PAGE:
In one of its last acts of the decade, the Oregon Court of Appeals overturned the 2016 manslaughter conviction of a 49-year-old woman from Bend, Oregon, who admitted to smothering her grandmother with a pillow. The Oregon manslaughter appeal succeeded largely due to the legality of allowing the accused’s therapist to testify to statements made that should have been protected by doctor-client privilege according to The Oregonian.
According to the text of the Oregon manslaughter appeal, Angela Judd was a registered nurse and a caregiver for her grandmother, Nada Bodholdt, for several years prior to the murder. During that time, Judd had paid for grandmother’s rent and had told courts that she was worried about the cost of Bodholdt’s “care and housing.” Shortly before her death, Bodholdt had entered hospice care at a Bend, OR, nursing home.
According to the Oregon manslaughter appeal, on Dec. 31, 2015, the day of her death, Nada Bodholdt was “conversational, alert, and seemed to be in little pain.” Approximately 12 hours before Nada Bodholdt died, Angela Judd canceled all services her grandmother received, including meals. That night, Nada Bodholdt passed away and Angela Judd reported the passing was from natural causes.
Several weeks after this event, Angela Judd sought out counseling services through her employee assistance program. During a counseling session with counselor Wendy Jones, Judd informed Jones that her grandmother’s condition had deteriorated and Judd worried she would suffer.
According to a statement from the court included in the Oregon manslaughter appeal, “Defendant told Jones that she emotionally struggled with what to do about (Bodholdt’s) condition before deciding to kill her.” Judd then “stroked” her grandmother’s face, told her she loved her for the last time, and smothered her with a pillow while the elderly woman struggled. Angela Judd told counselor Jones that she was “angry, guilty, and ashamed” about what she had done.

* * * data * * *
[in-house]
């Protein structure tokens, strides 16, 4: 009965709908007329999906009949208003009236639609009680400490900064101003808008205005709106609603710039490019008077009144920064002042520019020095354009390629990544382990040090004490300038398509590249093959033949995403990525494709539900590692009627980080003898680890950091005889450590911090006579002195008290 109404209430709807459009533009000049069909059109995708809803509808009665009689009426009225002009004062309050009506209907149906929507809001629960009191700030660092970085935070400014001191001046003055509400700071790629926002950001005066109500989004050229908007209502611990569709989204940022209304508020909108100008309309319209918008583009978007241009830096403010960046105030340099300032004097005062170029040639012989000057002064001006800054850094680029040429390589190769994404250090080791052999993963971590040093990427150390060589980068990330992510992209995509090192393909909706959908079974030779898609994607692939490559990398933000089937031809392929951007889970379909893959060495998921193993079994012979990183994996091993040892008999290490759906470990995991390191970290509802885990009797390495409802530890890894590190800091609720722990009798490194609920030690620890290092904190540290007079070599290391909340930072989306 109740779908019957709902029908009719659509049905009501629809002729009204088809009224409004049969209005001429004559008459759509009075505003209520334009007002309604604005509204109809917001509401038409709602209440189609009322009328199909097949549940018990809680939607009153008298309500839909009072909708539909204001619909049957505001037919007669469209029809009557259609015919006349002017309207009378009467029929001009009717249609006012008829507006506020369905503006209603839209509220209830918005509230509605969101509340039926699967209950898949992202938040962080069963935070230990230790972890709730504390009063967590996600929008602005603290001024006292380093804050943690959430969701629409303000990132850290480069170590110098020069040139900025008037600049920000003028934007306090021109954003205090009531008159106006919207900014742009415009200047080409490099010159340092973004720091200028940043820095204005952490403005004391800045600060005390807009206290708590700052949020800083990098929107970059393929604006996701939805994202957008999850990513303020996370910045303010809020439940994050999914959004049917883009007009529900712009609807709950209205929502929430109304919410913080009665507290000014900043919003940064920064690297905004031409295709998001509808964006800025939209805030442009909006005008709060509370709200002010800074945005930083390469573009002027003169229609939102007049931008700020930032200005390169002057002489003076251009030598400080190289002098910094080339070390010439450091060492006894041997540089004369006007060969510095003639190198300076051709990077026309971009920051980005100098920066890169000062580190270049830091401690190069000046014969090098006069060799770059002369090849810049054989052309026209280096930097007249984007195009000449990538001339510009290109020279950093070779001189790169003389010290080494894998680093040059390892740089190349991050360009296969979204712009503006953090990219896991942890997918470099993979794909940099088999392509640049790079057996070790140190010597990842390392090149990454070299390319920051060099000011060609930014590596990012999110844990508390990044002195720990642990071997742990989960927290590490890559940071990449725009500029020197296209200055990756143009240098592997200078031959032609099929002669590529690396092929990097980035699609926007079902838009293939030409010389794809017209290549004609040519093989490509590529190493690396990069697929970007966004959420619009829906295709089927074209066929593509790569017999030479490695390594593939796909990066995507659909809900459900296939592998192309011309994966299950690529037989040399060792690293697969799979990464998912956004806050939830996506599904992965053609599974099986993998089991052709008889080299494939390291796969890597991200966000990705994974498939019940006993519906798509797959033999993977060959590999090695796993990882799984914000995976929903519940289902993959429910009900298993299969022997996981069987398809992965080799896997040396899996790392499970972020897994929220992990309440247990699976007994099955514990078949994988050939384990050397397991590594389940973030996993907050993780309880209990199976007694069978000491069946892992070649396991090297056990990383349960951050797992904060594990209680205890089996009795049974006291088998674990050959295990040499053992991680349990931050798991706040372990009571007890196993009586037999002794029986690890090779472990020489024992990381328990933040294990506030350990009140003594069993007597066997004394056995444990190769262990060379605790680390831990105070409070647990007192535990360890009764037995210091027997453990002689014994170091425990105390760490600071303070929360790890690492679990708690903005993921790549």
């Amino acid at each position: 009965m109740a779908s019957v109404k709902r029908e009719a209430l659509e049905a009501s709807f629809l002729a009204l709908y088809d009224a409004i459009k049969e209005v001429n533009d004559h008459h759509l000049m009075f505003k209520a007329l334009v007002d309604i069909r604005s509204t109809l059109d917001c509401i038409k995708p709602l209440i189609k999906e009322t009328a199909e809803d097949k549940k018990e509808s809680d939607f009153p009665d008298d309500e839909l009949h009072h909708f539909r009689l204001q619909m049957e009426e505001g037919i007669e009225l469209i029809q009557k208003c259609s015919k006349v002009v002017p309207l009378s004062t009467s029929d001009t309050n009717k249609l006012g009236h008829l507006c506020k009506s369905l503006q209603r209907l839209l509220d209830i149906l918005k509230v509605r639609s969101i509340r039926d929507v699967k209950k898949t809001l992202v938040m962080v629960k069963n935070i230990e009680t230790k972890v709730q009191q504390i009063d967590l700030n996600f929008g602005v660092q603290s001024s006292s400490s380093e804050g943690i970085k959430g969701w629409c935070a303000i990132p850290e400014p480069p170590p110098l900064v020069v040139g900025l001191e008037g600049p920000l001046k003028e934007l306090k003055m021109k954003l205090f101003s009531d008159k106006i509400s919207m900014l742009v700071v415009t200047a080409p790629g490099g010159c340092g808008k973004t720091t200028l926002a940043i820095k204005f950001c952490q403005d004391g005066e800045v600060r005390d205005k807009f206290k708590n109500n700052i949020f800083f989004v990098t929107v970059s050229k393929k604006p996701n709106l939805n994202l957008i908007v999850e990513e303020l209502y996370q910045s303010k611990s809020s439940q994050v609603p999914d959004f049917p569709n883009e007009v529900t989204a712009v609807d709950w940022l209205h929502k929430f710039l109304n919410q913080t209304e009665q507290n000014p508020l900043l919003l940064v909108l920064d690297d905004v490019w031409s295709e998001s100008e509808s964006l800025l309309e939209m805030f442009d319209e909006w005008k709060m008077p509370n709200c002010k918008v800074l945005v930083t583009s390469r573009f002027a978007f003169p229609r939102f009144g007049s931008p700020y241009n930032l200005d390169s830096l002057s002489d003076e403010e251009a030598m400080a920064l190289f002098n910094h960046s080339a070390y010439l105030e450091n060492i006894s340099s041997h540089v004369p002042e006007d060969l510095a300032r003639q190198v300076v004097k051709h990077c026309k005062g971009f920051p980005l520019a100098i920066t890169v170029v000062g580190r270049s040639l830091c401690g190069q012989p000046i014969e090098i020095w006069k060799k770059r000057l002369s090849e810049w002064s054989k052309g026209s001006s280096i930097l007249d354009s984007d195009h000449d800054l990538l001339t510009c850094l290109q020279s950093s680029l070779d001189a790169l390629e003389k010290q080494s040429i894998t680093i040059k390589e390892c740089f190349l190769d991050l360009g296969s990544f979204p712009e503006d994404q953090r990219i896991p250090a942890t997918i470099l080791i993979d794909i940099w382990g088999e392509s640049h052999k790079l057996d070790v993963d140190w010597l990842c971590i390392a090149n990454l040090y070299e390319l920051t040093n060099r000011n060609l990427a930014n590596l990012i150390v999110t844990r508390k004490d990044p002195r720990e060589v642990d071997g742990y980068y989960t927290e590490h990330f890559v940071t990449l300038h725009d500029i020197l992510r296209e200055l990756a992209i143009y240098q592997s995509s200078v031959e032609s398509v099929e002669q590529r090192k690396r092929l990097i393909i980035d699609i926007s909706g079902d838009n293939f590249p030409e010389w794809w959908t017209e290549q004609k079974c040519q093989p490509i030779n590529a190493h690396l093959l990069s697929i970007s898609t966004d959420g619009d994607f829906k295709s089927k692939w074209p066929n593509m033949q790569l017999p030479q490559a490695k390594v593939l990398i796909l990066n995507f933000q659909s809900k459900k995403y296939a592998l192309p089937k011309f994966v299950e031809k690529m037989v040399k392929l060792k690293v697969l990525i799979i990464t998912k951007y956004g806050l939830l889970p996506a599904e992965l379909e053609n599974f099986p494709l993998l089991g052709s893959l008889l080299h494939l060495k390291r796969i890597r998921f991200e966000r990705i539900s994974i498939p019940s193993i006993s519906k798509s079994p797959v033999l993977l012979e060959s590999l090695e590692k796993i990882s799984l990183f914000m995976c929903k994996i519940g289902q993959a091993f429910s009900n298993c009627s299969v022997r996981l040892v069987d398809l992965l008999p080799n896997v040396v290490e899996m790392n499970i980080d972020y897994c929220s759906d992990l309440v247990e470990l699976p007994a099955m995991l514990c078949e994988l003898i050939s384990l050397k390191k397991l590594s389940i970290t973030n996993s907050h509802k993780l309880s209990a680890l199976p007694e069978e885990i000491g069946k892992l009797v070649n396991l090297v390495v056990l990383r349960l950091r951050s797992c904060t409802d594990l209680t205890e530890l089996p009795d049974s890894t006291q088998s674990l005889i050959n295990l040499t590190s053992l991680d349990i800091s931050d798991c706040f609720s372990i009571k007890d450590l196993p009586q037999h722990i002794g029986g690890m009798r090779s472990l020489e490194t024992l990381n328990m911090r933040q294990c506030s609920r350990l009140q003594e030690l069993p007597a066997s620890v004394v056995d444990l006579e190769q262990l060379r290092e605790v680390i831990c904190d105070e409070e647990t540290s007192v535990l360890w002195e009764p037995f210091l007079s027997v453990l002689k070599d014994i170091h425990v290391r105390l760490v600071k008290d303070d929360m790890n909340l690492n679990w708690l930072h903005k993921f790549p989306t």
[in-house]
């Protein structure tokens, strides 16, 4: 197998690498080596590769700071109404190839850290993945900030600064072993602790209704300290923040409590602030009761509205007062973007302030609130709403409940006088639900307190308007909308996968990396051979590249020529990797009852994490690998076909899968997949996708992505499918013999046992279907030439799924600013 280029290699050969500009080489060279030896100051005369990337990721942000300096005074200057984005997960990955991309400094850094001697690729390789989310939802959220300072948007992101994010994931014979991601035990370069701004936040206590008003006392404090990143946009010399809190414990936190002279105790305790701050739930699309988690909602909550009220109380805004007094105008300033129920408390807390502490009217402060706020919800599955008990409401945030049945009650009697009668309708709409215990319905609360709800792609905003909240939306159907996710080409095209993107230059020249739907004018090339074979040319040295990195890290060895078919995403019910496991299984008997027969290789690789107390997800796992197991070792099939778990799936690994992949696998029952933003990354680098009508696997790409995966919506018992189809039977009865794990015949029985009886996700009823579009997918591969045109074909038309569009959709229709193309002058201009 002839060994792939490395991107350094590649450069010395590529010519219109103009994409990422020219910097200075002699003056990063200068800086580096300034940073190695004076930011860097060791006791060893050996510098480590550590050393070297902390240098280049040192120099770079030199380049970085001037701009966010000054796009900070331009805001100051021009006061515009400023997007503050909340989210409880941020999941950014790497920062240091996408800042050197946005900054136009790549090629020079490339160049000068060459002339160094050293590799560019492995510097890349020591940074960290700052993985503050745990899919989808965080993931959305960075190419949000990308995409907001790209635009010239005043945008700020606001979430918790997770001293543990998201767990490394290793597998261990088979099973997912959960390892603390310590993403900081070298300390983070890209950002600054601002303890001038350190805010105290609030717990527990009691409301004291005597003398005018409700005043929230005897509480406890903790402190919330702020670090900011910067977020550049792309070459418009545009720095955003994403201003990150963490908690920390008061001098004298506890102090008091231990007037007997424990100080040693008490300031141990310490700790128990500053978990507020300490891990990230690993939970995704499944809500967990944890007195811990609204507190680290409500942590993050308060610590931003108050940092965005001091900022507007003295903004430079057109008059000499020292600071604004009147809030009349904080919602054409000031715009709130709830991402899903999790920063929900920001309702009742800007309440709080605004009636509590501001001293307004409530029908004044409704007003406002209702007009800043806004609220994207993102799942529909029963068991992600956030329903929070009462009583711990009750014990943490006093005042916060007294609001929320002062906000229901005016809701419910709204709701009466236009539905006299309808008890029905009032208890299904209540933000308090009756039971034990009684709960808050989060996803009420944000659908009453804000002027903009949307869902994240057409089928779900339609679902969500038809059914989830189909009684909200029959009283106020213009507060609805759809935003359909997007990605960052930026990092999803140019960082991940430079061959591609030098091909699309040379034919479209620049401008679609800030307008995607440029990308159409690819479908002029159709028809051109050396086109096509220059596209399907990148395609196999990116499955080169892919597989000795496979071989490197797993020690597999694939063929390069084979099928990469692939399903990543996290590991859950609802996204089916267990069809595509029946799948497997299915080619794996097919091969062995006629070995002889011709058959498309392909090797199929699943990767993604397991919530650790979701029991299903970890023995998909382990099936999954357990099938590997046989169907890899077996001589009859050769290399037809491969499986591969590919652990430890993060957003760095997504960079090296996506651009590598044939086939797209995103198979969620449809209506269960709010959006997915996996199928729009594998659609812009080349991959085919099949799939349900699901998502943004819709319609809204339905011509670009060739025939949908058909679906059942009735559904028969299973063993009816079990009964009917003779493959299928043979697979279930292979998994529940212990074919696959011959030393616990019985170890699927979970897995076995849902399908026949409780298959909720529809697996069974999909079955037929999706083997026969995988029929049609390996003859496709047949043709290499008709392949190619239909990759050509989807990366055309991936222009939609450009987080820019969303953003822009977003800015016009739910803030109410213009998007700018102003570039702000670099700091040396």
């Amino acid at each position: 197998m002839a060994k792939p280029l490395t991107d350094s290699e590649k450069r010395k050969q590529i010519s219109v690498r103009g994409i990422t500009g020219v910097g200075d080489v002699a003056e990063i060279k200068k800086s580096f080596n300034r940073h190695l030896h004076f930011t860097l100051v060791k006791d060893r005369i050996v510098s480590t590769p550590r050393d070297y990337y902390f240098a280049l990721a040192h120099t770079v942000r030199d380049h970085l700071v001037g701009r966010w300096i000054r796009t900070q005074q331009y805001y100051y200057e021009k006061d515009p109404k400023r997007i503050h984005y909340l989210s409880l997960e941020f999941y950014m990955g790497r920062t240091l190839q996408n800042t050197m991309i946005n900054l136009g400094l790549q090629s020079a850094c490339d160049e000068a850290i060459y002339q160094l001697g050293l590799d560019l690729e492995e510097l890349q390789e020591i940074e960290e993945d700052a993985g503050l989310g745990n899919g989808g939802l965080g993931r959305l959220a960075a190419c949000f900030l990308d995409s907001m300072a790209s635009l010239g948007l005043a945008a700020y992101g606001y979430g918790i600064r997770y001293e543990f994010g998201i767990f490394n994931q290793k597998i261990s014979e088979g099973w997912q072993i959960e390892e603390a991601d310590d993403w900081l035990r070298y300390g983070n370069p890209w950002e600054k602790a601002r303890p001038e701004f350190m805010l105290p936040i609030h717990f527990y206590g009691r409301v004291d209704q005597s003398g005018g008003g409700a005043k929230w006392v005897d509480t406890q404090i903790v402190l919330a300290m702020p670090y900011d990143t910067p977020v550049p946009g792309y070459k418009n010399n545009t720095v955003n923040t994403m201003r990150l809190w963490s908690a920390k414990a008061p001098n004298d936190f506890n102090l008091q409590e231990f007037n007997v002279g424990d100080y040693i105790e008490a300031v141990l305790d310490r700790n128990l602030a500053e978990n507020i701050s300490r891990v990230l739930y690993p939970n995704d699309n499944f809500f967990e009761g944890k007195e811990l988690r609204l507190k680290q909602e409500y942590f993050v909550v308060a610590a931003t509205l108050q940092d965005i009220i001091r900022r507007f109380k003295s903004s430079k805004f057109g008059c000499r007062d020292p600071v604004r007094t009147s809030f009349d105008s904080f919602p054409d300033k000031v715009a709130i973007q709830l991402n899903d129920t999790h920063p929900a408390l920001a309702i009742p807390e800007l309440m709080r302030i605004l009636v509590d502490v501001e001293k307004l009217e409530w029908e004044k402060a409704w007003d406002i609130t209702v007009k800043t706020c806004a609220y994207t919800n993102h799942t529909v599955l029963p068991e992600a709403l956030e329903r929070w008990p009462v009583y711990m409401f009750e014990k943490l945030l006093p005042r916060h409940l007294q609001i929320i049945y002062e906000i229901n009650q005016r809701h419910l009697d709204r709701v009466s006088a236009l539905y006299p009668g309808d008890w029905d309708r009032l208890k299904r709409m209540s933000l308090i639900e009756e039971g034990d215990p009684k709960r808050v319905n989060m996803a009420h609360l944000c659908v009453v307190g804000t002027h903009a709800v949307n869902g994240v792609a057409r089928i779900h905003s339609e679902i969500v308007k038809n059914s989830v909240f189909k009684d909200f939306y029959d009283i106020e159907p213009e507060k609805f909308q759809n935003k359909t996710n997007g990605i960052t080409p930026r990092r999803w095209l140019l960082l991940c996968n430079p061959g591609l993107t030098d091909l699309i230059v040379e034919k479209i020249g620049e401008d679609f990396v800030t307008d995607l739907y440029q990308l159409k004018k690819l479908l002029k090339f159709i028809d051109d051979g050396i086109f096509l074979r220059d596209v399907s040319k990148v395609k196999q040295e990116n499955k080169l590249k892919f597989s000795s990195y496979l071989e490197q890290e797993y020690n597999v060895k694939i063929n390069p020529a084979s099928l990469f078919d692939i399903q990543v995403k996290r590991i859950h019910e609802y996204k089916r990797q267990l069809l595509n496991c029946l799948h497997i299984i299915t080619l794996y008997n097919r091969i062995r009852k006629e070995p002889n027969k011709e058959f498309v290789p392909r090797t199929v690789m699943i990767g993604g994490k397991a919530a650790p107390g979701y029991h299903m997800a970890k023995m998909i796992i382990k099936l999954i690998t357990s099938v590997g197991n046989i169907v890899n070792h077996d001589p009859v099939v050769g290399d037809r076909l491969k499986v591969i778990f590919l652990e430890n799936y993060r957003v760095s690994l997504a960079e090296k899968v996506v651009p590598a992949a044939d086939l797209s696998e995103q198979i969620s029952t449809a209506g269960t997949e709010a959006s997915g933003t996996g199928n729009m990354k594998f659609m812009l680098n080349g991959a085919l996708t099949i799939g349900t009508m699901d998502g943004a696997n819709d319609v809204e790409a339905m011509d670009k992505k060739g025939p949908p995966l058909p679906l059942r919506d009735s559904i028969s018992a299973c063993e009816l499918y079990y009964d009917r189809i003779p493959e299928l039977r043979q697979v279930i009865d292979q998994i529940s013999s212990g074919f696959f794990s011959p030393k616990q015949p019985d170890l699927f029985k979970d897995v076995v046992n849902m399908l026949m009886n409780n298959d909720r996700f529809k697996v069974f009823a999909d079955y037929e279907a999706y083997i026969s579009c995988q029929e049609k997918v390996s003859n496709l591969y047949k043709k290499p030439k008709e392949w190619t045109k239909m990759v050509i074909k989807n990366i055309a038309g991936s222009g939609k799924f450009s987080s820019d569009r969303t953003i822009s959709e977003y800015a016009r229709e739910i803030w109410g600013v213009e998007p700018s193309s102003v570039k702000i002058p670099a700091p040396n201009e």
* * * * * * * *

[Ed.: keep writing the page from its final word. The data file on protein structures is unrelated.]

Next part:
As part of Oregon elder abuse law, Wendy Jones immediately reported the disclosure to local police as she was mandated to do and Angela Judd was later arrested and charged with murder. Judd managed to instead plead guilty to second-degree manslaughter in the end. Because Judd entered a conditional guilty plea, her right to appeal the court’s ruling about her counselor’s ability to testify against her was preserved until it could be tried. Following the lower court’s ruling, Judd received 75 months in prison: a sentence that would have seen her released in May 2022.
The Oregon manslaughter appeal, which was filed as part of Judd’s conditional guilty plea, sought legal clarification on whether counselor Wendy Jones was legally permitted to testify in the trial. In its ruling shortly after Christmas, the Oregon appeals court concluded that under the state’s elder abuse statute, the counselor was permitted to make an initial report to authorities, but that beyond that initial report, Wendy Jones was not allowed to testify in Angela Judd’s case. With this legal point clarified and exempting Wendy Jones’ testimony, the appeals court overturned Angela Judd’s manslaughter charges and her sentence.
In the wake of the Oregon manslaughter appeal results, a spokeswoman for the Oregon Department of Justice on Dec. 27, said the agency had not decided whether to ask the Oregon Supreme Court to review the ruling. Meanwhile, the appeals judge’s decision made waves throughout the community as to whether Judd deserved to walk free. Ultimately, because of the circumstances surrounding the conviction, the right person may have been convicted in the wrong way.
For more information about wrongful nursing home deaths and how to move forward with a claim, visit the National Association of Nursing Home Attorneys’ Wrongful Death Page.